Nobody knows the future of mobile payments. At a couple of recent conferences, we've noticed that straw polls of delegates revealed they were roughly split between those who thought that phone payments using NFC will take off, and those who thought they
really will not. If even the industry experts are not convinced, there's definitely no certainty as to what is going to happen.
We can be sure of one thing. The existing payment card players will continue to push NFC. It's a technology they understand; it's a very small step forward from the EMV "chip and pin" technology that's been around since the seventies and that underpins
all their existing systems. And it provides no serious threat to their existing business models. So behind NFC on phones we have MasterCard, Visa, American Express, and all the other major card players.
We can be sure of another thing. These existing players will be under considerable threat from new entrants. So far all the new initiatives in payment acceptance (Square, iZettle, even PayPal) have been based around the existing card payments infrastructure.
But that's not guaranteed for the future. PayPal's core business, of providing person-to-person payments for Internet-based transactions, tries to avoid payment cards as far as possible by encouraging users to work through bank accounts or even to use PayPal
as their bank. For PayPal, the card payment cost of 1 – 2% of a transaction is money lost. So PayPal has enormous interest in circumventing the existing credit card system. They are exploring approaches like location-based payments, and barcodes for PayPal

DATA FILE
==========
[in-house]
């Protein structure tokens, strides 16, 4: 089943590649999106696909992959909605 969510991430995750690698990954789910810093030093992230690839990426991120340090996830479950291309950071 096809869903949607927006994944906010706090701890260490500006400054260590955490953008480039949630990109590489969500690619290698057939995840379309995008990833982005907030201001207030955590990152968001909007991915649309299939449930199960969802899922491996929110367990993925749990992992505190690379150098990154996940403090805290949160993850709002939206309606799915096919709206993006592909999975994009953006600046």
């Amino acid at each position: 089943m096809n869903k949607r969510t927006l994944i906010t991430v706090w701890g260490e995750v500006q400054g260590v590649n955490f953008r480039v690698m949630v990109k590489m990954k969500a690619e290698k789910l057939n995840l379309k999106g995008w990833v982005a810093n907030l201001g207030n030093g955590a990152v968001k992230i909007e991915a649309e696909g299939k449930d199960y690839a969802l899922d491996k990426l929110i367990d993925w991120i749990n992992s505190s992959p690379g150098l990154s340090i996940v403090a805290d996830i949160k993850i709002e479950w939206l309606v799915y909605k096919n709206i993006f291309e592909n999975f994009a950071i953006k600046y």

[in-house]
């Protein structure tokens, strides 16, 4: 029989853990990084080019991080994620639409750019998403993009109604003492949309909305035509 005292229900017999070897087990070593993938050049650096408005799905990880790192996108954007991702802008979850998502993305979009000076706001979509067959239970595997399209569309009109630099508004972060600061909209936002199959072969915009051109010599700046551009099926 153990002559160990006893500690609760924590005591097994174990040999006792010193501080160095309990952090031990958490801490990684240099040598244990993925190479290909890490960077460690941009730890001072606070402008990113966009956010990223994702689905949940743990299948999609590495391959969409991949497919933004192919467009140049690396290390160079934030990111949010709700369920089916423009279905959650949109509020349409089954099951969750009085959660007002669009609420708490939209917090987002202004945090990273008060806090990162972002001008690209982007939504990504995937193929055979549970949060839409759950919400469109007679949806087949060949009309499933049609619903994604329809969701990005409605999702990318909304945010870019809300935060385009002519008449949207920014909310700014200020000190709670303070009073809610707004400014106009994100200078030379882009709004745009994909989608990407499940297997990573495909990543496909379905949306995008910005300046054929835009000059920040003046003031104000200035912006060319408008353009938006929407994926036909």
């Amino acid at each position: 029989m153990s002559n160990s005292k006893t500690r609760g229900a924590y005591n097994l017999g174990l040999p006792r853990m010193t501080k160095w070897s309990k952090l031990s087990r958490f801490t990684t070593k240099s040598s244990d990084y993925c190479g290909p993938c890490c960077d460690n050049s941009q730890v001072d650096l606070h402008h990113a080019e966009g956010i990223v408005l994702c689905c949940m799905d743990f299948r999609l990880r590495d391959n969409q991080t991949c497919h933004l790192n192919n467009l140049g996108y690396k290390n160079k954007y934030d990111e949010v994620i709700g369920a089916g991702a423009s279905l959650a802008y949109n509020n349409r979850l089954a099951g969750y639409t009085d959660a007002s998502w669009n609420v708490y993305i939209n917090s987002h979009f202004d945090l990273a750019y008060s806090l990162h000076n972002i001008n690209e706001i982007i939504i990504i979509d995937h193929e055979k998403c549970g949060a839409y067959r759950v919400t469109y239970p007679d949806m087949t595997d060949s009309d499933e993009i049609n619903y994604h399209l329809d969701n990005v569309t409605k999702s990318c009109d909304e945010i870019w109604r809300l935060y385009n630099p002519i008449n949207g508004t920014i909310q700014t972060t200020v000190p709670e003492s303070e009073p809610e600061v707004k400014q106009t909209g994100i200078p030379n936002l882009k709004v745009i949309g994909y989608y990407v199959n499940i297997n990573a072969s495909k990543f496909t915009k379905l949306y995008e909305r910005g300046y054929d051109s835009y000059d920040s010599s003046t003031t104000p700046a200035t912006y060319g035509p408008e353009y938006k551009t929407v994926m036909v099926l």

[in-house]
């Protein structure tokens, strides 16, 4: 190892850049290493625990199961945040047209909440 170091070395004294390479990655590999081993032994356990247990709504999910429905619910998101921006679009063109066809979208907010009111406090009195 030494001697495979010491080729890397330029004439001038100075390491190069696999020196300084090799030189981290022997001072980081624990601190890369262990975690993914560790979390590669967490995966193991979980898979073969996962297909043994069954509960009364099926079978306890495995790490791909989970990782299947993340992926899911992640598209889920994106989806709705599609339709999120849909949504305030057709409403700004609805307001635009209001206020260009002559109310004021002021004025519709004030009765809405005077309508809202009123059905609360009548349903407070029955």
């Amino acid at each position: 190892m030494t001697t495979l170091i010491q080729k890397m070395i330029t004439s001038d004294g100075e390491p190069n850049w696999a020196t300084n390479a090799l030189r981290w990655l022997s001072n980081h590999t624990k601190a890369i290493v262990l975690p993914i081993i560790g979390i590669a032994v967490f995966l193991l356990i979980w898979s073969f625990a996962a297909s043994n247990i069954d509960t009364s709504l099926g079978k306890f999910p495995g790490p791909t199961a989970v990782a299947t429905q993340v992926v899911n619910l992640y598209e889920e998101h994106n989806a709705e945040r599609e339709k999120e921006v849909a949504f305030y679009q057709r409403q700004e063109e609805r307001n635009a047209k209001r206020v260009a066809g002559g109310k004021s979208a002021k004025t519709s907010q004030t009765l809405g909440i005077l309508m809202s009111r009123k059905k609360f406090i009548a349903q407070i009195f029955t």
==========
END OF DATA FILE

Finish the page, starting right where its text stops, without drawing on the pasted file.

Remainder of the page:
customers to make point-of-sale payments without going through the credit card network. They might succeed in making one of them mainstream. Or another disruptive approach might do that instead.
Lastly, there're the new entrants: the mobile operators and phone manufacturers. They own a "secure element": the SIM or a component on the phone. That provides the security so a phone can make payments even when neither phone nor merchant is connected
to the Internet. Businesswise though, there's a problem. The operators see themselves as part of the payment process, and typically are looking for a tiny percentage of all payments; the card owners see the secure element as replacing existing cards, and
so are offering only a fixed fee per user. It's not clear how this will pan out. The banks are fighting back effectively: Bank Inter in Spain has recently deployed an NFC phone payments solution that replaces the secure element with an Internet connection
- cutting out the involvement of the operator.
So NFC or Internet-based payments; secure elements or cloud connections; currently it's all to play for. These are exciting times ...!